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|Chapter 7. The Idea Of A Church
|H. G. [Herbert George] Wells
2. Convergent Religious Movements
|Page 1 of 2
In quite a little while the whole world may be alive with this renascent faith.
For emancipation from the Trinitarian formularies and from a belief in an infinite God means not merely a great revivification of minds trained under the decadence of orthodox Christianity, minds which have hitherto been hopelessly embarrassed by the choice between pseudo-Christian religion or denial, but also it opens the way towards the completest understanding and sympathy and participation with the kindred movements for release and for an intensification of the religious life, that are going on outside the sphere of the Christian tradition and influence altogether. Allusion has already been made to the sympathetic devotional poetry of Rabindranath Tagore; he stands for a movement in Brahminism parallel with and assimilable to the worship of the true God of mankind.
It is too often supposed that the religious tendency of the East is entirely towards other-worldness, to a treatment of this life as an evil entanglement and of death as a release and a blessing. It is too easily assumed that Eastern teaching is wholly concerned with renunciation, not merely of self but of being, with the escape from all effort of any sort into an exalted vacuity. This is indeed neither the spirit of China nor of Islam nor of the every-day life of any people in the world. It is not the spirit of the Sikh nor of these newer developments of Hindu thought. It has never been the spirit of Japan. To-day less than ever does Asia seem disposed to give up life and the effort of life. Just as readily as Europeans, do the Asiatics reach out their arms to that fuller life we can live, that greater intensity of existence, to which we can attain by escaping from ourselves. All mankind is seeking God. There is not a nation nor a city in the globe where men are not being urged at this moment by the spirit of God in them towards the discovery of God. This is not an age of despair but an age of hope in Asia as in all the world besides.
Islam is undergoing a process of revision closely parallel to that which ransacks Christianity. Tradition and mediaeval doctrines are being thrust aside in a similar way. There is much probing into the spirit and intention of the Founder. The time is almost ripe for a heart-searching Dialogue of the Dead, "How we settled our religions for ever and ever," between, let us say, Eusebius of Caesarea and one of Nizam-al-Mulk's tame theologians. They would be drawn together by the same tribulations; they would be in the closest sympathy against the temerity of the moderns; they would have a common courtliness. The Quran is but little read by Europeans; it is ignorantly supposed to contain many things that it does not contain; there is much confusion in people's minds between its text and the ancient Semitic traditions and usages retained by its followers; in places it may seem formless and barbaric; but what it has chiefly to tell of is the leadership of one individualised militant God who claims the rule of the whole world, who favours neither rank nor race, who would lead men to righteousness. It is much more free from sacramentalism, from vestiges of the ancient blood sacrifice, and its associated sacerdotalism, than Christianity. The religion that will presently sway mankind can be reached more easily from that starting-point than from the confused mysteries of Trinitarian theology. Islam was never saddled with a creed. With the very name "Islam" (submission to God) there is no quarrel for those who hold the new faith. . . .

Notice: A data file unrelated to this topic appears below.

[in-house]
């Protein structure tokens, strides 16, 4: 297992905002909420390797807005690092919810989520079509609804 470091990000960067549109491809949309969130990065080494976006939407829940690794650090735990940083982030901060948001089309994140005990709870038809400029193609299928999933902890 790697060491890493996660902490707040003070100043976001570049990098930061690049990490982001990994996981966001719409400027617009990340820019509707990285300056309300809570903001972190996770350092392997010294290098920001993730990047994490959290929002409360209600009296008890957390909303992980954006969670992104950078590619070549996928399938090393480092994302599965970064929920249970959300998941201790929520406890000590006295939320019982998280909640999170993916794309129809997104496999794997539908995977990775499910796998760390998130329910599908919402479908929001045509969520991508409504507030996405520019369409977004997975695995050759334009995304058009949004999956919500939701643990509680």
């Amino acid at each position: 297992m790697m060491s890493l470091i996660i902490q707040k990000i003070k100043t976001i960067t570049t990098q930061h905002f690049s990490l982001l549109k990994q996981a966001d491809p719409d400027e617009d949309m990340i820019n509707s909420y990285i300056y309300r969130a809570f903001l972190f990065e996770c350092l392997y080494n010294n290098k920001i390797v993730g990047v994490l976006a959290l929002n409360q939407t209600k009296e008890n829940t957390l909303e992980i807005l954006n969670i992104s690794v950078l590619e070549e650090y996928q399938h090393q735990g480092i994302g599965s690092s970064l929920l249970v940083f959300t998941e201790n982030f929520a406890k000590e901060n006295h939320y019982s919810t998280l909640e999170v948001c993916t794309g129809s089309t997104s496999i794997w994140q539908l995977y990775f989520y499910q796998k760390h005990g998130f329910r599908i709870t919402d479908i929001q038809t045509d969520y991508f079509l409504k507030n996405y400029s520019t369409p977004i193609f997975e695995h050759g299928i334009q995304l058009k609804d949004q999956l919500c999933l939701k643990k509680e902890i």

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|God The Invisible King
H. G. [Herbert George] Wells
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